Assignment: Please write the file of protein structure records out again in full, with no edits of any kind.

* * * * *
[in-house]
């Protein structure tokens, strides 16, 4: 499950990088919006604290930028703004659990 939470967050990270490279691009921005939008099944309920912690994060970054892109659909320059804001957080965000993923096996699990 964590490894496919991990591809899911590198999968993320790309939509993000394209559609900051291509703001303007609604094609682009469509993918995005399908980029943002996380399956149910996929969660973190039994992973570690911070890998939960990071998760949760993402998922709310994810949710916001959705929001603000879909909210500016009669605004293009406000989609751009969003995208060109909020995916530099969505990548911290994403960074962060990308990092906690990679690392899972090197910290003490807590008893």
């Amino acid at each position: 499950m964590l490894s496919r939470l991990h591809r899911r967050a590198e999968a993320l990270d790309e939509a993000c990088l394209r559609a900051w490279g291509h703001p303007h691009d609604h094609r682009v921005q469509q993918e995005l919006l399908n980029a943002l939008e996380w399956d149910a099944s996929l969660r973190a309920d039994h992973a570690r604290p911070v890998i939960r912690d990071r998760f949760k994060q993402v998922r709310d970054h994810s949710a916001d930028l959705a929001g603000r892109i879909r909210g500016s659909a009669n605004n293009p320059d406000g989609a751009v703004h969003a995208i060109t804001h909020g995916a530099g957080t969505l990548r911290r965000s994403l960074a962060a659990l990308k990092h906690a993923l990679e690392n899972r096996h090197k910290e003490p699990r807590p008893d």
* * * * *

[in-house]
């Protein structure tokens, strides 16, 4: 499950990088919006604290930028703004659990 939470967050990270490279691009921005939008099944309920912690994060970054892109659909320059804001957080965000993923096996699990 964590490894496919991990591809899911590198999968993320790309939509993000394209559609900051291509703001303007609604094609682009469509993918995005399908980029943002996380399956149910996929969660973190039994992973570690911070890998939960990071998760949760993402998922709310994810949710916001959705929001603000879909909210500016009669605004293009406000989609751009969003995208060109909020995916530099969505990548911290994403960074962060990308990092906690990679690392899972090197910290003490807590008893």
């Amino acid at each position: 499950m964590l490894s496919r939470l991990h591809r899911r967050a590198e999968a993320l990270d790309e939509a993000c990088l394209r559609a900051w490279g291509h703001p303007h691009d609604h094609r682009v921005q469509q993918e995005l919006l399908n980029a943002l939008e996380w399956d149910a099944s996929l969660r973190a309920d039994h992973a570690r604290p911070v890998i939960r912690d990071r998760f949760k994060q993402v998922r709310d970054h994810s949710a916001d930028l959705a929001g603000r892109i879909r909210g500016s659909a009669n605004n293009p320059d406000g989609a751009v703004h969003a995208i060109t804001h909020g995916a530099g957080t969505l990548r911290r965000s994403l960074a962060a659990l990308k990092h906690a993923l990679e690392n899972r096996h090197k910290e003490p699990r807590p008893d």